Increasing Team Productivity
A question I receive really frequently is how to have a better staff meeting.
I wrote an article about this awhile back which was really popular called Stop Having Status Meetings: 5 better things to do instead.
One of the ideas buried in #5 is Laughter.
I thought this was worth calling out.
Being too business-like
I spent a lot of time earlier in my career being overly serious all the time. I was too young for the jobs I had, I was female, often unwelcome — so I always thought it was important to get right to down business — Nothing trivial, nothing personal.
It seemed too risky to not start every meeting in a serious way, as I was so very self-conscious about being taken seriously.
But it turned out, that because of this very business like behavior, I developed a reputation for being scary!
When people came into my office I would jump right into the business discussion with no warm up whatsoever.
People found that off-putting, or downright scary.
I wasn’t sure what to do with this feedback, as I still wanted to be taken seriously, but I didn’t want to be scary!
The role of humanity
But then I read an article that said, “People are more productive right after they have been laughing”. I don’t have the source of that article, nor any data to support it, but it resonated with me, so I decided to test it.
“People are more productive right after they have been laughing”.
In one of my staff meetings, which at the time were on Monday mornings, I told everyone about the article and said, “We are going to try this… So…Who has a story about something funny that happened this weekend? Heard any good jokes?”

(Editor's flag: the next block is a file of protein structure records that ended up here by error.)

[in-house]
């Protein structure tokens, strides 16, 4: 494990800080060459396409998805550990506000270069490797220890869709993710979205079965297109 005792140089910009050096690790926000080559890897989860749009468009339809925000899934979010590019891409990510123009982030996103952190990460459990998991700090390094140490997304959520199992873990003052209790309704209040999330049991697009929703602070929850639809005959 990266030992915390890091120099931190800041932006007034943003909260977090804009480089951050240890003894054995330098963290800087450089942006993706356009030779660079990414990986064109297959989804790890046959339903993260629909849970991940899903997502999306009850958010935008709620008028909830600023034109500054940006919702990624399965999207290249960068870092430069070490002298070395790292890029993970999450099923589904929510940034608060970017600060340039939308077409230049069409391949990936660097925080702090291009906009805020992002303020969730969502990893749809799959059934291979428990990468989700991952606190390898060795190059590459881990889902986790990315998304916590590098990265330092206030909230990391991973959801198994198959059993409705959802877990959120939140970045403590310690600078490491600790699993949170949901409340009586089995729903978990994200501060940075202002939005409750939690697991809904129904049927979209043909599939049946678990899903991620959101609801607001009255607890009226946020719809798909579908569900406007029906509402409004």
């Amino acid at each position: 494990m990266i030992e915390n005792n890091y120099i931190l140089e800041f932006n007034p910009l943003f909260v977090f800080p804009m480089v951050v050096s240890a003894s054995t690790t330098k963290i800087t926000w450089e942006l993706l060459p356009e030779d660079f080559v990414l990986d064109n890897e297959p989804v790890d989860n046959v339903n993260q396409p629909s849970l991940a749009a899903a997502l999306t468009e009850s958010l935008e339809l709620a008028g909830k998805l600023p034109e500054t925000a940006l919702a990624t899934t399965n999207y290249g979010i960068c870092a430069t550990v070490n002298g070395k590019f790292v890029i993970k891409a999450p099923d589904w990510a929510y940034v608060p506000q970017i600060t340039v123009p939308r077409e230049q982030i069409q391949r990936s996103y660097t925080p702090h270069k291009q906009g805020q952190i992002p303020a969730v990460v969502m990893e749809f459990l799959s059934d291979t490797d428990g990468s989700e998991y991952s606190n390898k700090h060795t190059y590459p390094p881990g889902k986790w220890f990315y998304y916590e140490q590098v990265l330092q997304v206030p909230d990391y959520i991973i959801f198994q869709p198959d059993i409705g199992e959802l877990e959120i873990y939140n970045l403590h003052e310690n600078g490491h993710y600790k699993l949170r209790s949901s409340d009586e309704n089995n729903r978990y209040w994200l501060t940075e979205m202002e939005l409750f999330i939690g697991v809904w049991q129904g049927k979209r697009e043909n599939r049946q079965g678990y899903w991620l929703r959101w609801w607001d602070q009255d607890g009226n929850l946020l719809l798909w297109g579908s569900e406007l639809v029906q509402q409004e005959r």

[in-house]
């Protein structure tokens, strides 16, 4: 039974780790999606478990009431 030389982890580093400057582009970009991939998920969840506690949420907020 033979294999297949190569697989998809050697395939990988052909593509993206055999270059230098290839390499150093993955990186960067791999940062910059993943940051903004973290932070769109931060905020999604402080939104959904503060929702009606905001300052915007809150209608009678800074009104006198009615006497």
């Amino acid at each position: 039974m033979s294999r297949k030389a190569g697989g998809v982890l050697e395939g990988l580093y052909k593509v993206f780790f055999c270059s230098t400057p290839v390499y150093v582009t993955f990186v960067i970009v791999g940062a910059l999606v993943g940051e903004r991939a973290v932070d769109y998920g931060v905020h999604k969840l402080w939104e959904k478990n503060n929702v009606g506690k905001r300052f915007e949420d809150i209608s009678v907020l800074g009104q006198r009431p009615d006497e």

There was a moment of hesitation given my overly serious, recent history, but we quickly got rolling. We spent about 10 minutes laughing, and only after that did I take out the agenda.
It was one of the most productive staff meetings ever!
So I continued. And it continued to pay off.
Encouraging laughter is one way to show that you welcome humanity in the workplace.
If this idea is important you and you have not yet seen my TEDx talk, Reclaiming Humanity at Work, you might enjoy it.
Spreading the Laughter and Productivity
One of the other things I like to do in staff meetings is to always invite an outsider — Someone from another organization, or sometimes someone from a customer or external partner. It’s a really easy way to share information and create context without doing any extra work!
These people would have the strangest look on their faces during the first 10 minutes when we would all be laughing. I imagine they were thinking, “Why am I here for this waste of time? These people are not working…”
But pretty much every single person I invited in, after the meeting was over said to me, “That was one of the most productive meetings I have ever been to!”
Ready to work
If you respect peoples’ humanity and give them a chance to warm up and situate themselves in the context of what is happening, you are far more likely to build trust, get buy-in, and get people ready to do the hard work. Much more so than by just starting with the hard work.
I have used this technique forever after in many different contexts and situations and it always works.
What do you think?
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Patty Azzarello is an executive, best-selling author, speaker and CEO/Business Advisor.
She became the youngest general manager at HP at the age of 33, ran a billion dollar software business at 35 and became a CEO for the first time at 38 (all without turning into a self-centered, miserable jerk)